When people think of the Polish city of Boleslawiec, they think of the beautiful pottery.   And only that.  I wish I could think that way as well.  Blue is my favorite color, and the pottery truly is lovey.  I know people who collect it.

I look at the lovely ceramic heart on my kitchen counter, and I think that it is amazing how a piece of lovely pottery that brings joy to so many people, brings me a feeling of despondency.   It is a symbol to me that people can create beautiful objects,  but carry biased hatred in their hearts. Even allowing that hatred to contribute to the deaths of others.  Unfortunately, I see that hatred rising again and happening today. So I look at the heart and I hope that kindness overcomes hatred.

Three websites, besides Wikipedia,  have helped me in the search about my Grandmother’s family who lived in Boleslawiec, Poland, located in the Province of Lodz.   Thank you to Jewish Gen; Vtrual Shtel; and my obsession, the Yad VaShem Database.

https://zicharonot.com/2014/04/28/speaking-yiddish-always-brings-me-holocaust-memories/

https://zicharonot.com/2017/12/04/the-us-passport-a-matter-of-life/

https://zicharonot.com/2016/10/01/the-rosh-hashannah-card-has-a-story/

The Yad VaShem Shoah Database: Each Name Becomes A Memory

11 Jul

The Yad VaShem Shoah database is killing me, while at the same time becoming addictive.  I have learned the secret of advance search where you can enter the name of a person who has given testimony and find all the other people that person has remembered.

For me it has been a personal trial as I try to find all the family names, while at the same time finding so many names, knowing that hundreds of family members perished in the Shoah.  My grandfather’s family all lived in a small area of Galicia surrounding the village of Mielec.

I enter names that are common to my family and I search.  Today I found a Tova Gital Feuer (her maiden name).  Those are two names that are used over and over again in my grandfather’s family.   Gital was the name of my great-great grandmother.  This Gital Tova/Tova Gital was born in 1889 in Mielec and died when she was 54 in Belzec 1942. That is where my great grandfather and great uncle also perished:  in Belzec.  They are sure to have been cousins of some sort, since they had the same last name in such a small town.

The person who gave testimony was Gital Tova’s daughter Ruth, who survived and made a new live in Israel.  But her immediate family did not survive.  Her father, Abraham, died in Treblinka.   Two of her brothers,  Lieb Arie and Anczel/Anshel died in the Debica/Dembitz Murder Site.  Anshel was a Polish soldier, I find that amazing.  He was 21 when he perished.

Debica/Dembitz was so close to where my grandfather and his family lived. It was actually part of the same area, and one set of his grandparents lived in Debica/Dembitz.

According to Wikipedia, the Nazi’s built a military base in 1941 in Debica.  They had 15,000 slave laborers who perished, including 7,500 Jews, 5000 Soviet POWs and 2500 Poles.  Their remains were buried in a nearby cemetery.  In Debica, the Nazis forced all of the Jews in to a ghetto and then murdered most of them there and in Auschwitz.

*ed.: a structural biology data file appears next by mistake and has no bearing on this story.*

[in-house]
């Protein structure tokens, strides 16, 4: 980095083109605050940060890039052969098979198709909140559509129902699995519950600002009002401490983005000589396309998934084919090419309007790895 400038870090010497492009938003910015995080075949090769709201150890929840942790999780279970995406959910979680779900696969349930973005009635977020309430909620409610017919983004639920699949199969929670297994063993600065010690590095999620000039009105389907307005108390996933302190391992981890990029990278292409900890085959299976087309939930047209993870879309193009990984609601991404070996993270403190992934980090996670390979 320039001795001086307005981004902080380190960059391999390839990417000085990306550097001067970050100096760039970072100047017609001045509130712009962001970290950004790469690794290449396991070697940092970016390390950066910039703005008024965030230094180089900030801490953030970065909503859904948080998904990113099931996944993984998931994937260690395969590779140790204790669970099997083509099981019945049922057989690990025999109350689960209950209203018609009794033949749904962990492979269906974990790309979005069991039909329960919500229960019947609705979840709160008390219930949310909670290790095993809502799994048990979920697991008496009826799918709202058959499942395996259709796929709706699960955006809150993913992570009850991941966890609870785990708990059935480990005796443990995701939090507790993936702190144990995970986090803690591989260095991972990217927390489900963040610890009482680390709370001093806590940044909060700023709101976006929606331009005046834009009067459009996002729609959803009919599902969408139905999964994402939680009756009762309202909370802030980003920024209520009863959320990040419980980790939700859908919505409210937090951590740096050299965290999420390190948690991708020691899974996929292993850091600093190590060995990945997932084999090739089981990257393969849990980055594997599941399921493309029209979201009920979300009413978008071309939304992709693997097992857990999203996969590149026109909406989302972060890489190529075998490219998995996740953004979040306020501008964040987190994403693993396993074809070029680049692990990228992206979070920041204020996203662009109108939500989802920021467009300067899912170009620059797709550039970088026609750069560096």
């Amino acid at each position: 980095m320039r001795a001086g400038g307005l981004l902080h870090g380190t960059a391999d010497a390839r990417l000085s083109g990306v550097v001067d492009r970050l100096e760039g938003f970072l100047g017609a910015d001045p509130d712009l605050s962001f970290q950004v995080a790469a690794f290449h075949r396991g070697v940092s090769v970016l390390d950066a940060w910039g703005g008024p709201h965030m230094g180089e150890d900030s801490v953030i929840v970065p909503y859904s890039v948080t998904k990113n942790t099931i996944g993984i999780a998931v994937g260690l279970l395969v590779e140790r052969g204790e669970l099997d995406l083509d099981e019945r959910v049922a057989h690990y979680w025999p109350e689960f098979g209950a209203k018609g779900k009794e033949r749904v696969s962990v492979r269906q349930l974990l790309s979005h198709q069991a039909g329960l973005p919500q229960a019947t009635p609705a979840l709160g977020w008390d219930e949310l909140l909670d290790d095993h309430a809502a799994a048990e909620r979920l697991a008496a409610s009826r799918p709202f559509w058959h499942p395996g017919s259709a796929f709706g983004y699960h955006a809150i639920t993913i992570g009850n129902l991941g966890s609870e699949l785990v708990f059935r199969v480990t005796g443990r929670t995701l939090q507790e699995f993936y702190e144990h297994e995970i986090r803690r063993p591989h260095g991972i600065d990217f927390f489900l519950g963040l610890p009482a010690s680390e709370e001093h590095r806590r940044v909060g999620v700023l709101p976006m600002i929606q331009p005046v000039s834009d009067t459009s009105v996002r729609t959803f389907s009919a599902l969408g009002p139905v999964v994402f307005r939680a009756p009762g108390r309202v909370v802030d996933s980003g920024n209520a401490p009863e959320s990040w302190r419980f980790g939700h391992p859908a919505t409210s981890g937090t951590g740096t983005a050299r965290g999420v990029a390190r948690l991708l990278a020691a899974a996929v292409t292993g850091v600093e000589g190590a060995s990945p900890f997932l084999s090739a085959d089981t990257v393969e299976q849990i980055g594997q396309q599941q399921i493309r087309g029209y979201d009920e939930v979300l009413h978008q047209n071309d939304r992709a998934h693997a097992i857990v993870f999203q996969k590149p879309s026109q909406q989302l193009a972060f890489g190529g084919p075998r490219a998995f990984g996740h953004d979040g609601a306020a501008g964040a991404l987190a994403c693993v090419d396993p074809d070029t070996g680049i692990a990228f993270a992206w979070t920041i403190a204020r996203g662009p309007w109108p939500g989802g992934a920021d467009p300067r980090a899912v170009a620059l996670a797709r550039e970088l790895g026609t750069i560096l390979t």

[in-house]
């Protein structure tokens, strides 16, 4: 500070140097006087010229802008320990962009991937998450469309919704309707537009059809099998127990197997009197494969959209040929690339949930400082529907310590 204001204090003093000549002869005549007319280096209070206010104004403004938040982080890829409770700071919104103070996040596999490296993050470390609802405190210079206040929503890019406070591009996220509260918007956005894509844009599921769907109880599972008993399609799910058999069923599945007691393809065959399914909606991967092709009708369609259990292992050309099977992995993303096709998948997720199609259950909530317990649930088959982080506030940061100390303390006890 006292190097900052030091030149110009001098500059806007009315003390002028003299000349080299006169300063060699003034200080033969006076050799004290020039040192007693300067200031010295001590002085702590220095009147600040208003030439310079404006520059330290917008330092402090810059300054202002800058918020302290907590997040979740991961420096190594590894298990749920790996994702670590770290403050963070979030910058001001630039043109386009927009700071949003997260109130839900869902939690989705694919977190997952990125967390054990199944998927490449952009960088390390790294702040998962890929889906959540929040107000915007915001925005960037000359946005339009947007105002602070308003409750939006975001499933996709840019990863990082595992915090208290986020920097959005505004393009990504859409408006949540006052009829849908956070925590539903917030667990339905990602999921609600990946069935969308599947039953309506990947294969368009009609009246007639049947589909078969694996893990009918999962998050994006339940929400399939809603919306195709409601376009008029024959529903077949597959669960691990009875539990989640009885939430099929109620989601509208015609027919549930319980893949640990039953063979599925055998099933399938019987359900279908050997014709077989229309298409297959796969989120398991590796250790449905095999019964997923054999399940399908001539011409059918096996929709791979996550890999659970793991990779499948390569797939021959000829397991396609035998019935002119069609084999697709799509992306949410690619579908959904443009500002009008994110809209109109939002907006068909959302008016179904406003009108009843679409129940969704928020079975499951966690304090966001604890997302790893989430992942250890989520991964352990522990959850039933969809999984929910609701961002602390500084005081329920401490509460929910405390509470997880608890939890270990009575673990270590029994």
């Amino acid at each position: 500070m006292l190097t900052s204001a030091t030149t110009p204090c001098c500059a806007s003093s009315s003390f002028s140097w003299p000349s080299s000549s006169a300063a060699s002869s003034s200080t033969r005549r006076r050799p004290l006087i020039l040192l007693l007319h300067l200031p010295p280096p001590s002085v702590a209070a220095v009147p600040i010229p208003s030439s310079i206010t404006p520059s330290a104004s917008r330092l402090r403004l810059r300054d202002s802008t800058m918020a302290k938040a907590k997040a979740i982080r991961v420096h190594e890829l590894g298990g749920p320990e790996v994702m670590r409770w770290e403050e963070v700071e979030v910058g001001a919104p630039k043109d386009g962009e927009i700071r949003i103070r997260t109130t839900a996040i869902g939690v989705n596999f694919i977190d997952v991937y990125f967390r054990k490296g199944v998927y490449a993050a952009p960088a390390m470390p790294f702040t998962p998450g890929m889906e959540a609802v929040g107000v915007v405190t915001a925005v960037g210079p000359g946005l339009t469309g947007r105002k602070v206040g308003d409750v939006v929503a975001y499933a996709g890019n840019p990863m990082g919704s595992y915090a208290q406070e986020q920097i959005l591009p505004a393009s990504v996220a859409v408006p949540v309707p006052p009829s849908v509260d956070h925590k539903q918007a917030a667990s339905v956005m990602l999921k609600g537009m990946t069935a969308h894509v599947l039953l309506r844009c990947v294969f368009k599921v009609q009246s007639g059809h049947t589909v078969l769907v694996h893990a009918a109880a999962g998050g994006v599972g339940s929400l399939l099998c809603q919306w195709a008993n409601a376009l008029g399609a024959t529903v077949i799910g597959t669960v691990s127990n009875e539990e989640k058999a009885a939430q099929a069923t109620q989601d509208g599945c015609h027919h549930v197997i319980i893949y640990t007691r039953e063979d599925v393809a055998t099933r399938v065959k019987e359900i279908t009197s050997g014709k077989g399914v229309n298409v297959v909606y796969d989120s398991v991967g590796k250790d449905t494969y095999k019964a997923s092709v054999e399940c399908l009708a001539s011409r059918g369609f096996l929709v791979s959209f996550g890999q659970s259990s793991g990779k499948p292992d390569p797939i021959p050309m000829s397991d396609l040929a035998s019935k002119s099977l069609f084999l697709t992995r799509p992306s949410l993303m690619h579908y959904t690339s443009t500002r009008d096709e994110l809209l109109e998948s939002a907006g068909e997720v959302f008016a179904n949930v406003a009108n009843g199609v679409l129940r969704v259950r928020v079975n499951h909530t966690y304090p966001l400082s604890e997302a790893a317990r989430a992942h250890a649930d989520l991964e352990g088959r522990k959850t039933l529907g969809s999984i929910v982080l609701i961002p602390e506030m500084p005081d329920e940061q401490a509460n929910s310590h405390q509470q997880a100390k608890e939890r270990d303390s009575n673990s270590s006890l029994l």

I had not heard of the Debica/Dembitz Murder Site. So I searched some more.   I found that in a Jewish Gen document. “The Murder of the Jews of Dembitz” by Reuven Siedlisker-Sarid, translated by Jerrold Landau.

This testimony tells about the formation of the ghetto, and that until 1943 the Jews were murdered in Belzec.  I believe this description is the Debica Murder Site that Ruth meant, as reported in the testimony:

“The Gestapo men approached the rows of kneeling people,and removed about 180 or 200 men. Those were placed on transport trucks and driven by the S. S. men to the edge of the Wilicka Forest at Lisa Gora. They were brought into the forest and shot into a communal grave that had previously been prepared by the Polish Junaks. The Junaks were then called to cover over the grave at the conclusion of the dreadful murder. This took place on the 7th of Av, 5702 (1942).”https://www.jewishgen.org/yizkor/debica/Dem141.html

Now I know about the murder site. All I can think is how horrible is that!   I have no idea how many members of my family died there. I have found so many horrible ways that my family members were killed by hatred.

Ruth’s parents and two brothers were not the only ones to be murdered:  In all seven of her siblings were killed: Lieb Arie and Anczel/Anshel in Debica; Shumel, 19; Simcha, 6 or 8, in Asuchwitz; Eliezar, 13; Mala/Malka, 23; Hanna, 14, Belzec.

I wish the list ended there, but Ruth also testified about the deaths of her aunts and Uncle Zlata, Sima and Hershel.   Another Aunt and Uncle: Hava and Zalman, and their 17-year- old son, Nissan.  These names got to me in a personal way.  My name is Hava, named for my great grandmother who perish in the Shoah.  And my grandfather was also Nissan Feuer.  It could have been us.

All were from Mielec.  And although Zlata and her husband Hershel and Sima were from Ruth’s father’s side, and might not be directly related to me, I claim them.  My great great grandfather on my grandfather’s maternal side was named Hershel.  He was both my great grandmother and great grandfather’s grandfather.  They were first cousins.  So many cousins married each other in Europe!